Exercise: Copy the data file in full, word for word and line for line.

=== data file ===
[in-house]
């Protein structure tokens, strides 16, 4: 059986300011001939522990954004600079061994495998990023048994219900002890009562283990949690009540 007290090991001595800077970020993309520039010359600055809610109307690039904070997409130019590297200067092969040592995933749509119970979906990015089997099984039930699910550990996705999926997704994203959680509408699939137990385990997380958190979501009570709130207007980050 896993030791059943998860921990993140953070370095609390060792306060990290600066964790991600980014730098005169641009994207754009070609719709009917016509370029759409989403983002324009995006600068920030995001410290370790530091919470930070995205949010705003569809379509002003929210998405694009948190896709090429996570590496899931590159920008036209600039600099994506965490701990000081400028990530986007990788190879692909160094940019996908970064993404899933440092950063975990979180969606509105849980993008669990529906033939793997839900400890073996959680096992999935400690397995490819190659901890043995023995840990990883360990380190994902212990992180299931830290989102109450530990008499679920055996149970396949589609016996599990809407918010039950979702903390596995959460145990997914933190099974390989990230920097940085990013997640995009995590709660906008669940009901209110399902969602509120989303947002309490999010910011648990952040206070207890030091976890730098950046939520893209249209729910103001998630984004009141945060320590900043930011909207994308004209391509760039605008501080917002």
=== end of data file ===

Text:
[in-house]
């Protein structure tokens, strides 16, 4: 059986300011001939522990954004600079061994495998990023048994219900002890009562283990949690009540 007290090991001595800077970020993309520039010359600055809610109307690039904070997409130019590297200067092969040592995933749509119970979906990015089997099984039930699910550990996705999926997704994203959680509408699939137990385990997380958190979501009570709130207007980050 896993030791059943998860921990993140953070370095609390060792306060990290600066964790991600980014730098005169641009994207754009070609719709009917016509370029759409989403983002324009995006600068920030995001410290370790530091919470930070995205949010705003569809379509002003929210998405694009948190896709090429996570590496899931590159920008036209600039600099994506965490701990000081400028990530986007990788190879692909160094940019996908970064993404899933440092950063975990979180969606509105849980993008669990529906033939793997839900400890073996959680096992999935400690397995490819190659901890043995023995840990990883360990380190994902212990992180299931830290989102109450530990008499679920055996149970396949589609016996599990809407918010039950979702903390596995959460145990997914933190099974390989990230920097940085990013997640995009995590709660906008669940009901209110399902969602509120989303947002309490999010910011648990952040206070207890030091976890730098950046939520893209249209729910103001998630984004009141945060320590900043930011909207994308004209391509760039605008501080917002």